WASHINGTON - Cindy McCain says she will not make her tax returns public even if her husband wins the White House.
"You know, my husband and I have been married 28 years and we have filed separate tax returns for 28 years. This is a privacy issue. My husband is the candidate," Cindy McCain, wife of Republican John McCain, said in an interview aired yesterday on NBC's
Asked if she would release her returns if she were to become first lady, she said: "No."
The Arizona senator released his tax return last month, reporting income of $405,409 in 2007 and $84,460 in federal income taxes paid. McCain files his return separately from his wife, an heir to a Phoenix beer-distributing company whose fortune is in the $100 million range.
The McCains have kept their finances separate throughout their marriage. A prenuptial agreement left much of the family's assets in Cindy McCain's name.
Democratic National Committee Chairman Howard Dean said Cindy McCain's refusal to release her returns gives the appearance of a double standard on the part of her husband. "What is John McCain trying to hide?" Dean said in a statement.
In response, Republican National Committee spokesman Danny Diaz said: "Howard Dean continues to lower the bar in this election."
Democrats Barack Obama and Hillary Rodham Clinton filed joint returns with their spouses and released those returns.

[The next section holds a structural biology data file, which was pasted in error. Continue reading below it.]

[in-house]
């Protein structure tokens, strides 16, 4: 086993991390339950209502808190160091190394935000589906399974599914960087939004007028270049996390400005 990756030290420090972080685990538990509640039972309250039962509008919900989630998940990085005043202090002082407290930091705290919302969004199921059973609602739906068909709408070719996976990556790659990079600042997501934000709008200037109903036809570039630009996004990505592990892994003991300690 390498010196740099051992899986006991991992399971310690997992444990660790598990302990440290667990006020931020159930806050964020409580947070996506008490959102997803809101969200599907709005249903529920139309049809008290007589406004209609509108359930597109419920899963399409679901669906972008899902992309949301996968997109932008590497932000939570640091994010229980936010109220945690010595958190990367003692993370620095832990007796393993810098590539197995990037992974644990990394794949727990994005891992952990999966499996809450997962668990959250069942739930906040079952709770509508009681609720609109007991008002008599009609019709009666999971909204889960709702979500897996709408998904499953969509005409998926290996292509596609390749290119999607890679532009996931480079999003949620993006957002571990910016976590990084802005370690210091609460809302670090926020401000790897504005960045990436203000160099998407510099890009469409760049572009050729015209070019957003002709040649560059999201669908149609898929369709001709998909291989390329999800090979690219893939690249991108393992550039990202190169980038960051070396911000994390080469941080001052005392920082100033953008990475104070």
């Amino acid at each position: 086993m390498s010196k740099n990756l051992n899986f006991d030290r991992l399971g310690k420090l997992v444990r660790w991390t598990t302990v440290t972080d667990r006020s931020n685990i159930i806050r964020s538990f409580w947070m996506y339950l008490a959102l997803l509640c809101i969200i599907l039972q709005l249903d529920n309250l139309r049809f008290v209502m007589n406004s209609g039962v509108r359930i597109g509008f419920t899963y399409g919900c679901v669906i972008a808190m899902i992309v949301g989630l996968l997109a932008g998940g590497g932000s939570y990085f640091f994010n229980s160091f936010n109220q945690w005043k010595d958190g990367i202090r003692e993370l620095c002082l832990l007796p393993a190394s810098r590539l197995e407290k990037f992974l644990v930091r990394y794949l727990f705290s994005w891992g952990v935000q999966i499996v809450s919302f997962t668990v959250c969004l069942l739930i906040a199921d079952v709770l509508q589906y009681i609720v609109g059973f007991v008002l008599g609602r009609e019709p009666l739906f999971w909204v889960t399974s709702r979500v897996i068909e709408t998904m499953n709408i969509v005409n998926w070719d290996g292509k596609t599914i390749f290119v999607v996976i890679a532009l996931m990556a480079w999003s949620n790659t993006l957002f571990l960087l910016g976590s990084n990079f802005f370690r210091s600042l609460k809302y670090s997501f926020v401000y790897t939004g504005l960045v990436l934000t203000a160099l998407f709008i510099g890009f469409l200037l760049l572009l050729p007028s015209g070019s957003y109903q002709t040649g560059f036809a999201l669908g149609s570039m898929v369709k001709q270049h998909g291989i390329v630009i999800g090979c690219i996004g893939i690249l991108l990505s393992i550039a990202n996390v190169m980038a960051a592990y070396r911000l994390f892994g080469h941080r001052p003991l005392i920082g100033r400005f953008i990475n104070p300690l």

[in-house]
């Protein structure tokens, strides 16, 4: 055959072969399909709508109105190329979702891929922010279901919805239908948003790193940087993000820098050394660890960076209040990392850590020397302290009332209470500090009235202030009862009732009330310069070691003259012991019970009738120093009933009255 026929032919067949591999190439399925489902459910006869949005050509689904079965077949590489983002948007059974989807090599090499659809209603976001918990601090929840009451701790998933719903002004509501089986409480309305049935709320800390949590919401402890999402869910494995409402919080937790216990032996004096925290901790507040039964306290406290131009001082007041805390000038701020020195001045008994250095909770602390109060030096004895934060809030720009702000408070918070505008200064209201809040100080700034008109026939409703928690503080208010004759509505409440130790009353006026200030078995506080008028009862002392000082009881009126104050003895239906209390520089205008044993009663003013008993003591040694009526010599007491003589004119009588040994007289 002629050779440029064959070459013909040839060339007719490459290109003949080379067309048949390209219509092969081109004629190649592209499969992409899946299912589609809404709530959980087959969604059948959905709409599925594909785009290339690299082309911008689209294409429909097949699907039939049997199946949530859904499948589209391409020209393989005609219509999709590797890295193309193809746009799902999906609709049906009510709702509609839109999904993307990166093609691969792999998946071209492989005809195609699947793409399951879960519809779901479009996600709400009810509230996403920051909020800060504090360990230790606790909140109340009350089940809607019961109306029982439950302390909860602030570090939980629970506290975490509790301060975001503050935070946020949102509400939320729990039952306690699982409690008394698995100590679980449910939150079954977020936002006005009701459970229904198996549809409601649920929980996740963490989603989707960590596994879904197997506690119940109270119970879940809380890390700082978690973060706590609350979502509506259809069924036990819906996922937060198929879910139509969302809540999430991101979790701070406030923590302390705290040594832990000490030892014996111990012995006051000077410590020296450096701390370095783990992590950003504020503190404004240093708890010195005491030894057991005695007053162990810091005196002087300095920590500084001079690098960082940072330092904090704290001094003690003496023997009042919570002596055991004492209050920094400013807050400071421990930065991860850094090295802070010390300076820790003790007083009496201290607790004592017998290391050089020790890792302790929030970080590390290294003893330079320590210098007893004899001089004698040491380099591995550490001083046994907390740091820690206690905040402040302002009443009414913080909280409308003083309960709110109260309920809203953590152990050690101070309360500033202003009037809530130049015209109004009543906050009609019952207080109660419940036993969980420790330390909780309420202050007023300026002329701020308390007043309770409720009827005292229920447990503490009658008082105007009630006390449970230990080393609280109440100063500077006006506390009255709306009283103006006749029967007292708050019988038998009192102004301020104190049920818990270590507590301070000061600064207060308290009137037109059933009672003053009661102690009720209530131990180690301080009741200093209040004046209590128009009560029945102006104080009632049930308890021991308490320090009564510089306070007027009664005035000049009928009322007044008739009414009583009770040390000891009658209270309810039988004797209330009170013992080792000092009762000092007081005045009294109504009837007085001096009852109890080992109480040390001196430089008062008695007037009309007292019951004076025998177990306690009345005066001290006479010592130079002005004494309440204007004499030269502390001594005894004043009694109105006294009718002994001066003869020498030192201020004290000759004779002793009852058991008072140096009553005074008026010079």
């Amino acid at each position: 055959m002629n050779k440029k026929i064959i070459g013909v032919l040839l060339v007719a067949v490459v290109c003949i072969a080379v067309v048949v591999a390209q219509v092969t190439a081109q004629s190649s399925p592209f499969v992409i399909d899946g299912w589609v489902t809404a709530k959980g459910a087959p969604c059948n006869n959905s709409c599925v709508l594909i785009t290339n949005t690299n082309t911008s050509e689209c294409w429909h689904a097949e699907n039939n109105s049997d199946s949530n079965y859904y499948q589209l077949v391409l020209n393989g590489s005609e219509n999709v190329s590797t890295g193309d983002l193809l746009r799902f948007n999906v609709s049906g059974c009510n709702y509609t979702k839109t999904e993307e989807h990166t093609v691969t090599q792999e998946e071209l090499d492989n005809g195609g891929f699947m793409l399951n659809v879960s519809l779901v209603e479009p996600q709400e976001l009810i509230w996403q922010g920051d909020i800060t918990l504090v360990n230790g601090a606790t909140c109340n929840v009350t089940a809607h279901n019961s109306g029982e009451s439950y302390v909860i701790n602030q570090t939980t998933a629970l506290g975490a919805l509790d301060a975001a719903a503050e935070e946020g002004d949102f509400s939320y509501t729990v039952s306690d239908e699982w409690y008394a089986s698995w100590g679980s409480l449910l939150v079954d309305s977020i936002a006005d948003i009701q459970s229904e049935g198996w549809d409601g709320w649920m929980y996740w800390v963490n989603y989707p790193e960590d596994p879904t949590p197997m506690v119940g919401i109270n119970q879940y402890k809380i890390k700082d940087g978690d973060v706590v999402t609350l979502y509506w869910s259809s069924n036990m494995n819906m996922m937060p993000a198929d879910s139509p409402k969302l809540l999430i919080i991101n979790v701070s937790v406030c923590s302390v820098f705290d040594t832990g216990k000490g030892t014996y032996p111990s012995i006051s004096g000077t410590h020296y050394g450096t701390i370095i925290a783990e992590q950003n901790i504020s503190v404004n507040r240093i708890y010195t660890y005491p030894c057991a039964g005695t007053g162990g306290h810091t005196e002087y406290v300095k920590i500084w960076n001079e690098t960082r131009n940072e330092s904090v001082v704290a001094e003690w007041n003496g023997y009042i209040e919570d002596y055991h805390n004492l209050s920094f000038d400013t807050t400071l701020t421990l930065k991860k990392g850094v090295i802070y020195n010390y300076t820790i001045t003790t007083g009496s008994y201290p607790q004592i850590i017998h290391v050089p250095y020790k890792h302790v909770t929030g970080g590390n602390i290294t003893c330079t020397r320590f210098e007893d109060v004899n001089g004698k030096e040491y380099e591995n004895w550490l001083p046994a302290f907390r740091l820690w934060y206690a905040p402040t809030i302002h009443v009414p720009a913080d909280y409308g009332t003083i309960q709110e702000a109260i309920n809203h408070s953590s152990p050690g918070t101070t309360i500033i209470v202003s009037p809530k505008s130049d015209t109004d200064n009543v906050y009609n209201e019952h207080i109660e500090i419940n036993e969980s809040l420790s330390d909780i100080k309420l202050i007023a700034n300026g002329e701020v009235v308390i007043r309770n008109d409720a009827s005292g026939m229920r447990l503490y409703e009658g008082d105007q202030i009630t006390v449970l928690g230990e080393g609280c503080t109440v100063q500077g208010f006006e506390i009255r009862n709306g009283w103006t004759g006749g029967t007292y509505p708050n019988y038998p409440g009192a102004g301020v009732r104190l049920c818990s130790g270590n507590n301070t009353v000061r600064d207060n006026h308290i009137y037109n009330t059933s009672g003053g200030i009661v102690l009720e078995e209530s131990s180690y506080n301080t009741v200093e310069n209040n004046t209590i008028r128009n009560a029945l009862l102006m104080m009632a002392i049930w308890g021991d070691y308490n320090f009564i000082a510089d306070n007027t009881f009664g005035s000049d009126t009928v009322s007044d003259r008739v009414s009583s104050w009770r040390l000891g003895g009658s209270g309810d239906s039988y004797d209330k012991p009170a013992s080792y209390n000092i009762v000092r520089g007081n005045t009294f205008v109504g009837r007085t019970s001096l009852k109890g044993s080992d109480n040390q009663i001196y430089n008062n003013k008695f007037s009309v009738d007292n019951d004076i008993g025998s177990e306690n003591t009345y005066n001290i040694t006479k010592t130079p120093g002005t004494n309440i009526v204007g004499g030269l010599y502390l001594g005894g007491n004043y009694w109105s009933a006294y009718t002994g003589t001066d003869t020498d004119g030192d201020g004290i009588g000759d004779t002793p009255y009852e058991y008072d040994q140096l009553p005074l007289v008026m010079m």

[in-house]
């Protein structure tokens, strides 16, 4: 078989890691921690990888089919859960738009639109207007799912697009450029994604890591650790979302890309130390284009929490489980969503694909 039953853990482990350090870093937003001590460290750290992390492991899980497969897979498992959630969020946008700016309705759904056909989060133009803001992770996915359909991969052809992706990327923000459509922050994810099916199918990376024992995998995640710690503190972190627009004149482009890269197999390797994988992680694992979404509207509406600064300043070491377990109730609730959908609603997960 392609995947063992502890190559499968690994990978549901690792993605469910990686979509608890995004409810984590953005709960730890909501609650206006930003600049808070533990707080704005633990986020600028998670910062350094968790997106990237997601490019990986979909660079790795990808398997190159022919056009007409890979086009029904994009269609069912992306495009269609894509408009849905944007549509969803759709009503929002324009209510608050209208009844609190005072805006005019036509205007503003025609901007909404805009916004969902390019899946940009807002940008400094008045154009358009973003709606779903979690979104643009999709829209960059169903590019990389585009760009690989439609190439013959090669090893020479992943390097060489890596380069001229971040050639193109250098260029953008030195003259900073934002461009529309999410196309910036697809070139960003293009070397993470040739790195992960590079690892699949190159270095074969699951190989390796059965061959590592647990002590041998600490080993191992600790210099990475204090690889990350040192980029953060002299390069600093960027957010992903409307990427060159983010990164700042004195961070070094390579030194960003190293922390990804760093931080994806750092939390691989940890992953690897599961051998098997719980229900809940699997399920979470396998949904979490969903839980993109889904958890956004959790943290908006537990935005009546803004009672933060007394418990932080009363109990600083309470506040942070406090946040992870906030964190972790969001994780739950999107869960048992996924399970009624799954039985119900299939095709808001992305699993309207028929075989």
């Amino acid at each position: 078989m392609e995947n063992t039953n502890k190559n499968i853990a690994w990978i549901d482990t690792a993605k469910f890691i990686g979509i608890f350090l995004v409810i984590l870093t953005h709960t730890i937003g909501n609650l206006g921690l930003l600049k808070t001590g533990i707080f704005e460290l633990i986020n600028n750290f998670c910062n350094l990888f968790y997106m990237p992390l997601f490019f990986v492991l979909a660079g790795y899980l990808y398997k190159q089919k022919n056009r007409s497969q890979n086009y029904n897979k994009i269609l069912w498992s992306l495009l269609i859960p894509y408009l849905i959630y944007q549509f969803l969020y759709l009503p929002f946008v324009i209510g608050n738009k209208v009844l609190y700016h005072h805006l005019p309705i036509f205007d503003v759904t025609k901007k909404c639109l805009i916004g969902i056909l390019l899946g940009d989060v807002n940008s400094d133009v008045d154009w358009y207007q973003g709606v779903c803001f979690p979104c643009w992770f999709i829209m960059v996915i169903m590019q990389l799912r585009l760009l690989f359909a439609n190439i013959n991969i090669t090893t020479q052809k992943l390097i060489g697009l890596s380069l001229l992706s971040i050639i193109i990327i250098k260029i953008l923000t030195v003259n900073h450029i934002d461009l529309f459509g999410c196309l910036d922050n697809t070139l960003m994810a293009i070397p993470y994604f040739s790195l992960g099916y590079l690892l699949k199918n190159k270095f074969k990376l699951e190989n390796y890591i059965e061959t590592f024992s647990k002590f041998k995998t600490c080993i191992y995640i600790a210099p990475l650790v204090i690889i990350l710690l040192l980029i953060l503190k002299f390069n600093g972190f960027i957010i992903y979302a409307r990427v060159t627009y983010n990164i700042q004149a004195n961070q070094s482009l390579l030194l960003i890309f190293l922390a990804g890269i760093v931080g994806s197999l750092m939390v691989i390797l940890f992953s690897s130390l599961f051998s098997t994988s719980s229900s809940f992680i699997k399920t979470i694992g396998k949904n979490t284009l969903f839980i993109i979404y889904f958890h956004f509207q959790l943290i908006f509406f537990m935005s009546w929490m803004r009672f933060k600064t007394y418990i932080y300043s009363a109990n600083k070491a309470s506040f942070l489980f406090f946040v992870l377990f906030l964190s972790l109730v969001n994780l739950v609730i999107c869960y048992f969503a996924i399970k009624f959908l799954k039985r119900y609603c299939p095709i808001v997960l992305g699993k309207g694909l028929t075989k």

In 2004, Teresa Heinz Kerry, heir to the fortune of her first husband, Republican Sen. John Heinz of Pennsylvania, and the wife of Democratic presidential candidate John Kerry, released her tax information for 2003 under public pressure. She initially had demurred, citing privacy concerns. Like the McCains, the Kerrys reported filing separate tax returns.
ROME - Sorry, next president. Al Gore is not available to be your interior secretary, or secretary of state, or whatever.
"I won't accept a cabinet post regardless of which of the three candidates wins the presidency," Gore said yesterday.
"I am looking for a way to bring about change in other ways," the former vice president and former Democratic presidential candidate said. Gore is in Rome to present the Italian version of his Current Media Inc.'s Current TV channel.
He is one of the superdelegates Barack Obama and Hillary Rodham Clinton are courting to try to secure the Democratic nomination.